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Thread: Brine for chicken

  1. #1
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    Brine for chicken

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    The other day I discovered a package of boneless, skinless, chicken breasts in my freezer. My favorite part of the chicken is the leg and thigh but I use the breasts for salad. Usually the breast is too dry but I learned to cook a moist tender breast using Ina Garten's recipe. I don't really know what to do with these boneless, skinless, thin breasts I feel if I try to roast or grill/fry them they'll dry out before I know it. What can I use them for? I don't even remember buying them. I thought I might try brining them before I cooked them. Does anyone know how to make the brine and how long to leave the breasts in it?

  2. #2
    I use this for all my poultry brining needs. Delish.
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  3. #3
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    Quote Originally Posted by gojirama View Post
    I use this for all my poultry brining needs. Delish.
    Sounds like just what I want. I can't seem to find the link. Thanks.

  4. #4
    Join Date
    Jan 2012
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    23
    Buy a 4 pound whole chicken (its cheaper economically and you get a variety of cuts) and quarter it to get 2 breasts, 2 leg/thighs, and 2 wings.

    Put 3 oz coarse kosher salt + approximately 1 oz honey in 1 QT of water for 90 minutes. The honey is sugar for the chicken skin. When you grill the chicken the sugar will caramelize and make a nice crispy bite.

    Ring of Fire Grilled Chicken Recipe : Alton Brown : Food Network
    This link is to Alton Brown's grilled chicken recipe. I grill according to this recipe about once a week and it turns out perfectly cooked and tasty every time.

  5. #5

  6. #6
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    Feb 2012
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    The Netherlands
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    I usually poach my (straight from freezer) chicken breasts in water with a stock cube (organic, but the salty one, otherwise, add salt) untill they are half done (outside is cooked, inside still raw. I then slice the breast into pieces, spice them up with chilipowder, onion powder, garlic powder and salt and fry them in real hot oil till brown. Perfect snackfood!

  7. #7
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    Quote Originally Posted by Jmb View Post
    Buy a 4 pound whole chicken (its cheaper economically and you get a variety of cuts) and quarter it to get 2 breasts, 2 leg/thighs, and 2 wings.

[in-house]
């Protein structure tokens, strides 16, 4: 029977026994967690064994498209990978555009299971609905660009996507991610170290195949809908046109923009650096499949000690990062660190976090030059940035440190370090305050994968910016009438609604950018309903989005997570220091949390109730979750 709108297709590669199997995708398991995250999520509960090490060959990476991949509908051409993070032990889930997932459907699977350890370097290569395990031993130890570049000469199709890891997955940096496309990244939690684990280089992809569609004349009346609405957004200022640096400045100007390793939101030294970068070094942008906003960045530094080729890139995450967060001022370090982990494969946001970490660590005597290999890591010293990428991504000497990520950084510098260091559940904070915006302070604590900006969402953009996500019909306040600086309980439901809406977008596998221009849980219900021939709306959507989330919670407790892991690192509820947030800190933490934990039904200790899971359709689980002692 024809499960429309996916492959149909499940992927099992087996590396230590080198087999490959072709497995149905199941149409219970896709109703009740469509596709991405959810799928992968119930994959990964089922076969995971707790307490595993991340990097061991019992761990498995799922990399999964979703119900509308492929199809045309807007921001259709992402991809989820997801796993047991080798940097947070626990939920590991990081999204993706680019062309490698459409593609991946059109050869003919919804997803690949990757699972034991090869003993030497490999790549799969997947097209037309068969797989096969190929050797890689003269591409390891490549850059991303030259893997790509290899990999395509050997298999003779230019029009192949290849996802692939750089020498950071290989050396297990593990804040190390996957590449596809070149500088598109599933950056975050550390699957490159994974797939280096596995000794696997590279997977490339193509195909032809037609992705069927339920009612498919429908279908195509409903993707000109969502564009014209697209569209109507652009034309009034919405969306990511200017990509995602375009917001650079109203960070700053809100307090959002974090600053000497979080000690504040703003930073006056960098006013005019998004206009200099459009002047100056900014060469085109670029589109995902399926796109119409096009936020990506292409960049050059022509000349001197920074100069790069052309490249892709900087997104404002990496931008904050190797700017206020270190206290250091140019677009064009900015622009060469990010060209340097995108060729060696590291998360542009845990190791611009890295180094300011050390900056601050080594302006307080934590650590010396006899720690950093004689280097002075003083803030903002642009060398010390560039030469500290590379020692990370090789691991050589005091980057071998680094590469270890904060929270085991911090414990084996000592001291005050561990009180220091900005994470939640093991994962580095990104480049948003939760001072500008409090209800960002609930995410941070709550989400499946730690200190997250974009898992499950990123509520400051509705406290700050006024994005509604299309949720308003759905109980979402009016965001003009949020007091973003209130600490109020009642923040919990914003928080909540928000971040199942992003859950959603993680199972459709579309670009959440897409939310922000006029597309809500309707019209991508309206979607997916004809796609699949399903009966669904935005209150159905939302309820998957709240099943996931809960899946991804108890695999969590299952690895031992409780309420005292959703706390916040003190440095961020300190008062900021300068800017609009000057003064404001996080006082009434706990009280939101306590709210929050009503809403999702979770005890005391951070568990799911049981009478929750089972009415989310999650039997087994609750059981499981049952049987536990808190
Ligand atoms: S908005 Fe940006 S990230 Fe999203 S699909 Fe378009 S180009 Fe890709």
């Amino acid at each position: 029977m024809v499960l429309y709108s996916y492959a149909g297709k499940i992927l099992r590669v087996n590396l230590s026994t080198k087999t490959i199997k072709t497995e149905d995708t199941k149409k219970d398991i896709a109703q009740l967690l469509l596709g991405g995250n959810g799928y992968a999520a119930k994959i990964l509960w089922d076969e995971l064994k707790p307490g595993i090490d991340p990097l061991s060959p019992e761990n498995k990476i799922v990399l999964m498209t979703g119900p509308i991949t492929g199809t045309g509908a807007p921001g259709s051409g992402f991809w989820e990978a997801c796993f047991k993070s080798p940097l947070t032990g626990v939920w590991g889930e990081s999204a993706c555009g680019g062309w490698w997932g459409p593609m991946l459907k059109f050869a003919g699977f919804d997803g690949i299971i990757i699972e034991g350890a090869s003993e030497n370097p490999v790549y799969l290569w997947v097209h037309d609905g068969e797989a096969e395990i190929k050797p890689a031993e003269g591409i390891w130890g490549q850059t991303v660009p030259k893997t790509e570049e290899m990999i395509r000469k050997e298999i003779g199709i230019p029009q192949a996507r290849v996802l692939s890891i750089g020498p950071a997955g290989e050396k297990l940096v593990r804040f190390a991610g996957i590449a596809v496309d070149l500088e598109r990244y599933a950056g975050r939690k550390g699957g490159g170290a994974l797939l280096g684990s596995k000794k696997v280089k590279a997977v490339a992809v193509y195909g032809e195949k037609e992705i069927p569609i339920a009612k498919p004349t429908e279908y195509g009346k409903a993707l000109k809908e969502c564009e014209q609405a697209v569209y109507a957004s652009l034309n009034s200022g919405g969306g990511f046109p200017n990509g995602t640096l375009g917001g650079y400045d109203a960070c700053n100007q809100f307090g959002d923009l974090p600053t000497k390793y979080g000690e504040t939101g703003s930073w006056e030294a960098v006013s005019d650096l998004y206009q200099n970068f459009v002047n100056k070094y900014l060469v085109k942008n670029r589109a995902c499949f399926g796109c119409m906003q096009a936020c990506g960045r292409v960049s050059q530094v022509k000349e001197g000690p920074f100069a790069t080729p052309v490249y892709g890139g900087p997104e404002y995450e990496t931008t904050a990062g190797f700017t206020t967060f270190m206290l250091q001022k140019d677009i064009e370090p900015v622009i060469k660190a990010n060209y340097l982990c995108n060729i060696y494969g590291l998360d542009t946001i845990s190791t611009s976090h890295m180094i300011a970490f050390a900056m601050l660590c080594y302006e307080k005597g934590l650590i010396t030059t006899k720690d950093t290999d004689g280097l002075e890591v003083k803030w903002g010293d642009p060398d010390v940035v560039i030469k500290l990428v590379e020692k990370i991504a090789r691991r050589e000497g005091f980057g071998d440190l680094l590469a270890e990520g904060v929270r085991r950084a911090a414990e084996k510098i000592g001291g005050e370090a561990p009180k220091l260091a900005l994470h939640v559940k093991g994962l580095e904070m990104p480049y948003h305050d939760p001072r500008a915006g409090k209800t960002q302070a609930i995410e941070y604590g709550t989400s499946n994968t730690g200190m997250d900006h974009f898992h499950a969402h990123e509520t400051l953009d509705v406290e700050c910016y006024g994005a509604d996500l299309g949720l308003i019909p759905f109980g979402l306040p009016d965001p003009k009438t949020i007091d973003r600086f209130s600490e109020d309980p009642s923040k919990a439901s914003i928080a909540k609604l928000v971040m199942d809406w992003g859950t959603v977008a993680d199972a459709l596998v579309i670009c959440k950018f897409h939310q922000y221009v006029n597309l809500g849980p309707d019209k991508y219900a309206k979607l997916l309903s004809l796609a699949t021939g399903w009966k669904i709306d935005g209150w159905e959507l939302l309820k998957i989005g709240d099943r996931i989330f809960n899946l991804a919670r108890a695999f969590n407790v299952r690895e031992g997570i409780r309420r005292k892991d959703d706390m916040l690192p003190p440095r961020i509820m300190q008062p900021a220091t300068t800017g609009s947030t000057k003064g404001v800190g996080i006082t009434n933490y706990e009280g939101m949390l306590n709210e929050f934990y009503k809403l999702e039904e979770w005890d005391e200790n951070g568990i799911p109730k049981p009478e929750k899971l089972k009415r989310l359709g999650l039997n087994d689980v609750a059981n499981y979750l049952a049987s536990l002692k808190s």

Put 3 oz coarse kosher salt + approximately 1 oz honey in 1 QT of water for 90 minutes. The honey is sugar for the chicken skin. When you grill the chicken the sugar will caramelize and make a nice crispy bite.

    Ring of Fire Grilled Chicken Recipe : Alton Brown : Food Network
    This link is to Alton Brown's grilled chicken recipe. I grill according to this recipe about once a week and it turns out perfectly cooked and tasty every time.
    Is it necessary to include the honey? I'm in the process of losing weight and I really love sweets. I don't want the taste of sugar to trigger a "sugar-themed" binge. The only way to get around that is to avoid it entirely.

  8. #8
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    Thanks

  9. #9
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    Feb 2012
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    Greenbrier, tennessee
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    Quote Originally Posted by Rosemary 231 View Post
    The other day I discovered a package of boneless, skinless, chicken breasts in my freezer. My favorite part of the chicken is the leg and thigh but I use the breasts for salad. Usually the breast is too dry but I learned to cook a moist tender breast using Ina Garten's recipe. I don't really know what to do with these boneless, skinless, thin breasts I feel if I try to roast or grill/fry them they'll dry out before I know it. What can I use them for? I don't even remember buying them. I thought I might try brining them before I cooked them. Does anyone know how to make the brine and how long to leave the breasts in it?
    If you have an oven with convection roast..sprinkle Mrs. Dash or some all-natural coating (no wheat etc,) like Spike over the entire breast and cook at 325 for about 25 mins--the coating keeps the chicken moist and tasty!

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